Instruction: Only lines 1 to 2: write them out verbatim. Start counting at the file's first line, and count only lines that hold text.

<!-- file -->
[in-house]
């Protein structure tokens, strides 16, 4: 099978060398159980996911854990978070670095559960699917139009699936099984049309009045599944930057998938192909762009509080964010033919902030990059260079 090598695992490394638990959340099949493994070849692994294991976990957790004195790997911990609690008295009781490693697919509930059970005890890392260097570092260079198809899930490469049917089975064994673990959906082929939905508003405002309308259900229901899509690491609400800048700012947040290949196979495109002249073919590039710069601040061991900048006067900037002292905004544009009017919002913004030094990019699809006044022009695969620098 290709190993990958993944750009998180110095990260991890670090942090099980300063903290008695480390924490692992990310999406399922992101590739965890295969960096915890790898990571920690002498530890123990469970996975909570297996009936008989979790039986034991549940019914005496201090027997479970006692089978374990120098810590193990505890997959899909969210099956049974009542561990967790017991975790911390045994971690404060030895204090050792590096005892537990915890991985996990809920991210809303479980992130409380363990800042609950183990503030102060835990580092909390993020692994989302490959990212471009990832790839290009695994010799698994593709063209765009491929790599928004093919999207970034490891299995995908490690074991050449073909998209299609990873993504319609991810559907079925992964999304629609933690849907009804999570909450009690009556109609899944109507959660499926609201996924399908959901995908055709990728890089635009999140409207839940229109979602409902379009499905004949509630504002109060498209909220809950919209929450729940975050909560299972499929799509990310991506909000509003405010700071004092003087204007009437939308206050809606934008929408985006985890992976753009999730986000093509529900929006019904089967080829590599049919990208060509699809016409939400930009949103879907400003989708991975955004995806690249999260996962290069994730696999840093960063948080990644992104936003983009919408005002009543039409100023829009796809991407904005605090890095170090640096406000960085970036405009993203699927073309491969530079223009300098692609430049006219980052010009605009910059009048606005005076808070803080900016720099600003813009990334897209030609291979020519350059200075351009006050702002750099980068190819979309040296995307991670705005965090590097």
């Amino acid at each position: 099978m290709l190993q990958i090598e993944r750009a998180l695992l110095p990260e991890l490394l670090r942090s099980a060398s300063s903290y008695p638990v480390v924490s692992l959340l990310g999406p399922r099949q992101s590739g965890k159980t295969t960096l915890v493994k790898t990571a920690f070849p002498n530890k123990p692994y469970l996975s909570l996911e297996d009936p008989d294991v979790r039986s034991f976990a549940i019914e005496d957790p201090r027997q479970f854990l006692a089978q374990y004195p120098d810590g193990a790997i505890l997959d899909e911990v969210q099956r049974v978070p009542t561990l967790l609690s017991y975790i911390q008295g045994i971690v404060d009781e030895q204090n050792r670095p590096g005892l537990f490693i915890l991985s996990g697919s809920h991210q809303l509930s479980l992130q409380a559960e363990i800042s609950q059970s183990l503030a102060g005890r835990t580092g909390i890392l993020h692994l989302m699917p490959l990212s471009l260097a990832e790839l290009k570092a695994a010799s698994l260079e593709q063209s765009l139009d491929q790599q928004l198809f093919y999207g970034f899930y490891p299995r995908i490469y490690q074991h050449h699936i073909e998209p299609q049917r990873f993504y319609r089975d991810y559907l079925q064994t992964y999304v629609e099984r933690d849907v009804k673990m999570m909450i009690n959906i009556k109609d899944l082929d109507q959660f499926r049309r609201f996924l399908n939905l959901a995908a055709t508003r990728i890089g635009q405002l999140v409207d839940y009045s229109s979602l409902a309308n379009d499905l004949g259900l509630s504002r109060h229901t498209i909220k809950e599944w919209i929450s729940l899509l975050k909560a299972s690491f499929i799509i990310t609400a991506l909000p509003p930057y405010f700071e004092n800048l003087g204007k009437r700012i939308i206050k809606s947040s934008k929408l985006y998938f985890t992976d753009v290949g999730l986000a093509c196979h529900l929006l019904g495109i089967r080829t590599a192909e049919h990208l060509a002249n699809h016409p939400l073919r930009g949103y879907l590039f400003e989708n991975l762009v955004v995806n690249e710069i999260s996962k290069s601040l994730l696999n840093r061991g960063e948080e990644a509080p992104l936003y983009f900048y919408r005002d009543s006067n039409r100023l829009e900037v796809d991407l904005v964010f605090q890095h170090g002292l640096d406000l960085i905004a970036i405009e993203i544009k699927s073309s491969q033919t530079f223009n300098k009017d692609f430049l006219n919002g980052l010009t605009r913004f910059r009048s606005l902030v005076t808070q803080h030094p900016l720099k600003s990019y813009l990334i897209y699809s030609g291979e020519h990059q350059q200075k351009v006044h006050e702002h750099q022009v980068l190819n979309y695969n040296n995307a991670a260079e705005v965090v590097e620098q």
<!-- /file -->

[in-house]
């Protein structure tokens, strides 16, 4: 099978060398159980996911854990978070670095559960699917139009699936099984049309009045599944930057998938192909762009509080964010033919902030990059260079 090598695992490394638990959340099949493994070849692994294991976990957790004195790997911990609690008295009781490693697919509930059970005890890392260097570092260079198809899930490469049917089975064994673990959906082929939905508003405002309308259900229901899509690491609400800048700012947040290949196979495109002249073919590039710069601040061991900048006067900037002292905004544009009017919002913004030094990019699809006044022009695969620098 290709190993990958993944750009998180110095990260991890670090942090099980300063903290008695480390924490692992990310999406399922992101590739965890295969960096915890790898990571920690002498530890123990469970996975909570297996009936008989979790039986034991549940019914005496201090027997479970006692089978374990120098810590193990505890997959899909969210099956049974009542561990967790017991975790911390045994971690404060030895204090050792590096005892537990915890991985996990809920991210809303479980992130409380363990800042609950183990503030102060835990580092909390993020692994989302490959990212471009990832790839290009695994010799698994593709063209765009491929790599928004093919999207970034490891299995995908490690074991050449073909998209299609990873993504319609991810559907079925992964999304629609933690849907009804999570909450009690009556109609899944109507959660499926609201996924399908959901995908055709990728890089635009999140409207839940229109979602409902379009499905004949509630504002109060498209909220809950919209929450729940975050909560299972499929799509990310991506909000509003405010700071004092003087204007009437939308206050809606934008929408985006985890992976753009999730986000093509529900929006019904089967080829590599049919990208060509699809016409939400930009949103879907400003989708991975955004995806690249999260996962290069994730696999840093960063948080990644992104936003983009919408005002009543039409100023829009796809991407904005605090890095170090640096406000960085970036405009993203699927073309491969530079223009300098692609430049006219980052010009605009910059009048606005005076808070803080900016720099600003813009990334897209030609291979020519350059200075351009006050702002750099980068190819979309040296995307991670705005965090590097």